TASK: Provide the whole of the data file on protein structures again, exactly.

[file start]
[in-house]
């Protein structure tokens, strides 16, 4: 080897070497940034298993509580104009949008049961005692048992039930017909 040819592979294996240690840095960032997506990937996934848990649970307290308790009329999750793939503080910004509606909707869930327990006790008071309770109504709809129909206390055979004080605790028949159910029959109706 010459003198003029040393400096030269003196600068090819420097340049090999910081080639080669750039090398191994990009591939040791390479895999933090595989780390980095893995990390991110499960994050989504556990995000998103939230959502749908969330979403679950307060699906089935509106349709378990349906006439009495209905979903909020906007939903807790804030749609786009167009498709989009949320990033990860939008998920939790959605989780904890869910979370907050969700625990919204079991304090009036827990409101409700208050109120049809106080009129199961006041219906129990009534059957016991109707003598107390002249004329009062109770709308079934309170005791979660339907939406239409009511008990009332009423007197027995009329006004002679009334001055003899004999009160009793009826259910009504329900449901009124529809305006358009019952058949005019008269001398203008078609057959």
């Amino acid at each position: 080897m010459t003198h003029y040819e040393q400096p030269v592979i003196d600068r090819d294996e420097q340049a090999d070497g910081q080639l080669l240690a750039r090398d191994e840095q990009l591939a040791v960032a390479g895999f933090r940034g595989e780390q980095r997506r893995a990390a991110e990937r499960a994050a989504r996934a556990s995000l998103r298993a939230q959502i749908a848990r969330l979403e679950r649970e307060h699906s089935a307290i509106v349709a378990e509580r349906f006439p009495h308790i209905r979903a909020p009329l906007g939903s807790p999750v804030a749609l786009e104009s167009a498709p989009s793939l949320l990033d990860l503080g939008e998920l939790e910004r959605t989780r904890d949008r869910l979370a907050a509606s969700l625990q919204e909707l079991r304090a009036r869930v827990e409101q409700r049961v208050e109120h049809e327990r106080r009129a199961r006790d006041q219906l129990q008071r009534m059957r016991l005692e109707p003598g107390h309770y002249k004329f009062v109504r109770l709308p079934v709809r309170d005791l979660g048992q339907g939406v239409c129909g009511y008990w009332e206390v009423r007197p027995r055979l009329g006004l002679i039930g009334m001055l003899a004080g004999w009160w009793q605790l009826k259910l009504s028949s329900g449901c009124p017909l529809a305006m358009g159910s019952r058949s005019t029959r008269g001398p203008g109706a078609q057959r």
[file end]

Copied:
[in-house]
């Protein structure tokens, strides 16, 4: 080897070497940034298993509580104009949008049961005692048992039930017909 040819592979294996240690840095960032997506990937996934848990649970307290308790009329999750793939503080910004509606909707869930327990006790008071309770109504709809129909206390055979004080605790028949159910029959109706 010459003198003029040393400096030269003196600068090819420097340049090999910081080639080669750039090398191994990009591939040791390479895999933090595989780390980095893995990390991110499960994050989504556990995000998103939230959502749908969330979403679950307060699906089935509106349709378990349906006439009495209905979903909020906007939903807790804030749609786009167009498709989009949320990033990860939008998920939790959605989780904890869910979370907050969700625990919204079991304090009036827990409101409700208050109120049809106080009129199961006041219906129990009534059957016991109707003598107390002249004329009062109770709308079934309170005791979660339907939406239409009511008990009332009423007197027995009329006004002679009334001055003899004999009160009793009826259910009504329900449901009124529809305006358009019952058949005019008269001398203008078609057959």
């Amino acid at each position: 080897m010459t003198h003029y040819e040393q400096p030269v592979i003196d600068r090819d294996e420097q340049a090999d070497g910081q080639l080669l240690a750039r090398d191994e840095q990009l591939a040791v960032a390479g895999f933090r940034g595989e780390q980095r997506r893995a990390a991110e990937r499960a994050a989504r996934a556990s995000l998103r298993a939230q959502i749908a848990r969330l979403e679950r649970e307060h699906s089935a307290i509106v349709a378990e509580r349906f006439p009495h308790i209905r979903a909020p009329l906007g939903s807790p999750v804030a749609l786009e104009s167009a498709p989009s793939l949320l990033d990860l503080g939008e998920l939790e910004r959605t989780r904890d949008r869910l979370a907050a509606s969700l625990q919204e909707l079991r304090a009036r869930v827990e409101q409700r049961v208050e109120h049809e327990r106080r009129a199961r006790d006041q219906l129990q008071r009534m059957r016991l005692e109707p003598g107390h309770y002249k004329f009062v109504r109770l709308p079934v709809r309170d005791l979660g048992q339907g939406v239409c129909g009511y008990w009332e206390v009423r007197p027995r055979l009329g006004l002679i039930g009334m001055l003899a004080g004999w009160w009793q605790l009826k259910l009504s028949s329900g449901c009124p017909l529809a305006m358009g159910s019952r058949s005019t029959r008269g001398p203008g109706a078609q057959r």